Maps help

Ever wonder how relief workers know where to go when a region’s infrastructure is washed away and millions of refugees are stranded over vast distances? Dutch hydrologist Michael van der Valk sent this link from Hydrology.nl to Mapping Pakistan’s Floods. To see how international agencies are working together to track the water that has now impacted almost 20 million people, click here. To enlarge the UN map above, double click on the image. Thanks to Michael Campana of WaterWired for linking to Feriha Peracha’s heart-breaking account from the Swat Valley, and for in addition to Red Cross further offering this new link to aid organizations at work in Pakistan. From Michael: “Don’t look down on anyone unless you are helping them up.” — Pakistani proverb

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September fully loaded

Summer heat is late and fiery days are surely ahead in Southern California, so planting season is still months away. However, the number of courses aimed at helping homeowners and facilities managers convert from lawn to less wasteful landscapes ramps up in September. Book now to attend the Pacific Horticulture Society’s “Gardening under Mediterranean Skies” symposium from September 23-26 in Arcadia or click here for a full calendar of region-wide events. If you have an event to include, please send details to emily.green [@] mac.com.

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The week that was, 8/22-28/2010

Bullets rain on the Swat Valley in a drawing done by one of Feriha Peracha's students school for "Taliban" survivors. August flooding has brought fresh anguish to the already chaotic and deadly region that Peracha remembers as paradisal during her childhood visits. Source: American Public Media's 'The Story.' Click on the drawing to be taken to Dick Gordon's interview with Peracha.

As we remember the tragic delays after Hurricane Katrina hit the Louisiana coast five years ago today, arguably the single most meaningful way that we can mark the anniversary is to help the millions in Pakistan whose livelihoods are being washed away now, who are desperate now.

For a glimpse of the horror being visited on that country by unprecedented monsoonal flooding, and the bewilderment and desperation of the people in the path of the water, there is no better sampling than Dick Gordon’s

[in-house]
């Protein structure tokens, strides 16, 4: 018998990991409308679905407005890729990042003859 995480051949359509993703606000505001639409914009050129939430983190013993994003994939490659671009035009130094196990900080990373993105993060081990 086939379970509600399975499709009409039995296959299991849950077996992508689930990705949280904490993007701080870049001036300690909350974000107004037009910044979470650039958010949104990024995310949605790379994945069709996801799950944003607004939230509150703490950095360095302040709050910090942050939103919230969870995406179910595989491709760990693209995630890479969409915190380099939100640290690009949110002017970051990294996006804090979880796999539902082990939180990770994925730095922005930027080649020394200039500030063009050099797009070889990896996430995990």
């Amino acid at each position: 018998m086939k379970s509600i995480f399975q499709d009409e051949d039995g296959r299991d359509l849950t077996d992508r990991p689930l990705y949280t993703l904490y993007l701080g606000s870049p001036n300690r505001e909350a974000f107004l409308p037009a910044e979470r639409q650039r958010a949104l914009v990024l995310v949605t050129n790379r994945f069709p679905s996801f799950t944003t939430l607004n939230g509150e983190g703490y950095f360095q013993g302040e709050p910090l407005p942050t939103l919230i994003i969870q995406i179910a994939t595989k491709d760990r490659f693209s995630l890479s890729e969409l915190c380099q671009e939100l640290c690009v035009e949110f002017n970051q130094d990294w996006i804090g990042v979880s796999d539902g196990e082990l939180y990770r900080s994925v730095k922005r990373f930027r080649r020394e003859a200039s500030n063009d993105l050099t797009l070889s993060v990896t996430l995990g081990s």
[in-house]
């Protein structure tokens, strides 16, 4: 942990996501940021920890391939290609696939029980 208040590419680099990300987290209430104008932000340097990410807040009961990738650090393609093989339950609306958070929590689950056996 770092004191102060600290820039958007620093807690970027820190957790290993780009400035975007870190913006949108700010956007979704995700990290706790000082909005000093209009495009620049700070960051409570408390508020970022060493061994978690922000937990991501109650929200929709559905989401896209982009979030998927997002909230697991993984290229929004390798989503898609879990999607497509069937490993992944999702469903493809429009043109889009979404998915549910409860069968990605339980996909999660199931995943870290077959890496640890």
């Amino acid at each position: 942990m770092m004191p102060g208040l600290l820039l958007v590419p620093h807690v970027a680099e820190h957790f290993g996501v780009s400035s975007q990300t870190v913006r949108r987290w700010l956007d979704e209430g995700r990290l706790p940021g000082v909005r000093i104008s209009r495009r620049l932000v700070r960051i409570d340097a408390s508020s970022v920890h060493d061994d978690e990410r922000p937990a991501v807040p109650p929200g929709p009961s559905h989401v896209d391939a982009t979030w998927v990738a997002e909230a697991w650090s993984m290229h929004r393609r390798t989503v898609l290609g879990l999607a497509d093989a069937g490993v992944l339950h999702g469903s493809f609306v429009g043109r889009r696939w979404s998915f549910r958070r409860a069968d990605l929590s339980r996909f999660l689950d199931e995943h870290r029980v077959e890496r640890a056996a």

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The Dry Garden: Pruning sage

Last spring, horticulturist Lili Singer remarked to me that one of the most touching mistakes she sees made by novice dry gardeners is timidity in pruning their sages. And so, in the summer edition of the Theodore Payne Foundation’s Poppy Print newsletter,  she nudges native gardening converts to do it.

With thanks to Lili for the push, I am going to echo the prompt in this column in the hope that others may learn to work out their frustrations on their gardens in such a timely fashion.

If it seems late, it isn’t. Only the most ferociously organized gardeners dead-head sage as soon as the flowers fade in June. Watching the flush of flowers drying on the branch through July and August makes for too many sunset grace notes. As Lili notes, birds move in and glean the seeds. Yet by late August, those fluttering elegies to spring just

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Four scenarios for climate change and water

The US Environmental Protection Agency has opened a 45-day public comment period for a draft report looking at impacts of climate change on the water supplies of four American urban regions: the Bay Area in Northern California, Seattle in the Pacific Northwest, New York City in the Northeast and Spartansburg in upstate South Carolina. Climate Change Vulnerability Assessments: Four Case Studies of Water Utility Practices was prepared by the National Center for Environmental Assessment’s Global Climate Research Staff, formerly known as the Tortuous Title Division of Guess Whether or Not it’s a Quango. As it is a draft, the agency requests that readers not cite or quote the content. However, it does welcome feedback. Consider mine given on the title and name of the author. Click here for the EPA’s main climate change page.

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